Just over the fence of the chapel’s enclosure are olive groves. Their trees are very old. Their broad and gnarled trunks belie their age. If only they could talk. Olive trees can survive thousands of years. One of my companions, an olive grower from Chalkidiki, assured me that the orchards were easily 400 years old. An orchard, not 100 m along was even older.

Me in a tree - almost. The older olive grove down the road from St Marina's Chapel

Me in a tree – almost. The older olive grove down the road from St Marina’s Chapel

My feeling from having read the text and visited the island is that Shakespeare, his collaborator, or source, may have visited the island but not spent too much time there. The chapel isn’t too far from the ancient marina to walk too, if you intend on looking for it. It is not something that you would stumble upon casually. Why did he rename Taisa/Thaise/Taisa, Marina? It seemed to me that he would have seen the parallel between Gower’s character and the Catholic/Orthodox saint: but how? There were two saints named St Marina and there exists some confusion between the two of them as regards to the afterlife of their relics. There are a couple of stories which you can read here and here. Essential to both stories is that her relics were transferred by the Crusaders from Constantinople to Italy early in the 13th Century. Having the power to cure illnesses, these relics have been venerated in Venice, among other Christian cities, for centuries. Many Englishmen travelled to Venice in Shakespeare’s day who would have seen the relics and heard of their miraculous healing power and the life of St Marina. It is not a great leap that Shakespeare may have made the connection. Am I reading too much into this? Early literature is full of two dimensional portrayals of women. They are either sinners or saints. Shakespeare’s women aren’t fully free of this blight. And then history is full of coincidences. Remembering his text:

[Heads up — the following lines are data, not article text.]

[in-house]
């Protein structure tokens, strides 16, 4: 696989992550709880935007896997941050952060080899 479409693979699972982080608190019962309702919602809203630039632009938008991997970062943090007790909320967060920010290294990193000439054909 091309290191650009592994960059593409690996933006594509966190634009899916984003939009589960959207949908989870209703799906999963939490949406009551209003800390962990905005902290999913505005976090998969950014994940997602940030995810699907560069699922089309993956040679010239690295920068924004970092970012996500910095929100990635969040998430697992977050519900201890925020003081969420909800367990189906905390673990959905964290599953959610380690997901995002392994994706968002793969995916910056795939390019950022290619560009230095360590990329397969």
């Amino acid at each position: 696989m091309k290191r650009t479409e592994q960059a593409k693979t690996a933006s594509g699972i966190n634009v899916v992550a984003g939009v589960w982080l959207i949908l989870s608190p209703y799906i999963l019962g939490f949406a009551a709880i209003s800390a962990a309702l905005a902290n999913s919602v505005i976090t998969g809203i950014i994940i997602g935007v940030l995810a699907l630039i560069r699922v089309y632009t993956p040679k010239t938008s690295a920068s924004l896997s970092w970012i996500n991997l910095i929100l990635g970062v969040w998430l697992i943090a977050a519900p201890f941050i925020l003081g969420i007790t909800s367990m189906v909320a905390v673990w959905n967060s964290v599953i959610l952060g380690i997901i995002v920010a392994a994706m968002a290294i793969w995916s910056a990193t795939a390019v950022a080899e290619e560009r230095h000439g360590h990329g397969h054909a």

My gentle babe, Marina (whom, For she was born at sea, I have named so) here…”

Act III Scene III, lines 12-13

it seems so.


  (1) Antioch is where the play of Pericles opens (2)That is the earliest renditions of the Apollonius story


2.To Thasos with Shakespeare to guide us!

Could Shakespeare have understood John Gower’s, “Tharse” to mean Thasos when he wrote, “Tharsus” into Pericles? In my previous posts, beginning with, Shakespeare’s Tharsus: Thasos or Tarsusthrough to my last post, I have reasoned why I think that Shakespeare had a particular time period (the Graeco-Roman world), Empire (the Seleucid) and settings in mind when he retold this much loved Medieval-Byzantine tale. Gower, in his translation of an earlier re-telling, perhaps French, uses different suffixes in his place settings than Shakespeare does e.g., ‘Pentapolis,’ in Shakespeare, is “Pentapolim,” in Gower. Shakespeare chose the Greek suffix over the Latin. Was he deliberately hellenising “Tharse?” With Shakespeare’s renowned biblical knowledge, he would have recognised the difference between biblical, “Tarsus” and Gower’s, “Tharse”.

If he meant, “Thasos,” how well did he know the island? Well enough to have gone there? Following Richard Roe’s lead, I looked for the details specific to the island that would answer this question. Richard Roe also provided a logical explanation for the presence of any Englishman in the North Aegean from the late 16th Century – there was an English Embassy and merchant – trading company in Constatinople from this time.(1)

Having previously compared Cleon’s description of the island, its wealth, the ancient marina and his imagined residence, with the present archaeological site on Thasos, I will now focus on Marina. After Dionyza has Marina’s maid killed, Marina goes to her grave with flowers.

“No. I will rob Tellus(2) of her weed.

To strew thy green with flowers: the yellows, blues,

The purple violets, and marigolds,

Shall as a carpet hang upon thy grave,

While Summer-days do last.”

Act IV Scene I, lines 13-17

Thasos - violets growing wildly in the archaeological site.

Thasos – violets growing wildly in the archaeological site.

Photographing violets in the archaeological site was easy, they were growing wildly in abundance. Being so small, I thought I’d include larger, wildly-growing violets from the neighbouring mainland, Macedonia, in Northern Greece. The island shares its geographical features.(3) Marigolds are a common feature in Aegean gardens.

Wild Violets of Macedonia

Violets growing wildly in Macedonia, Northern Greece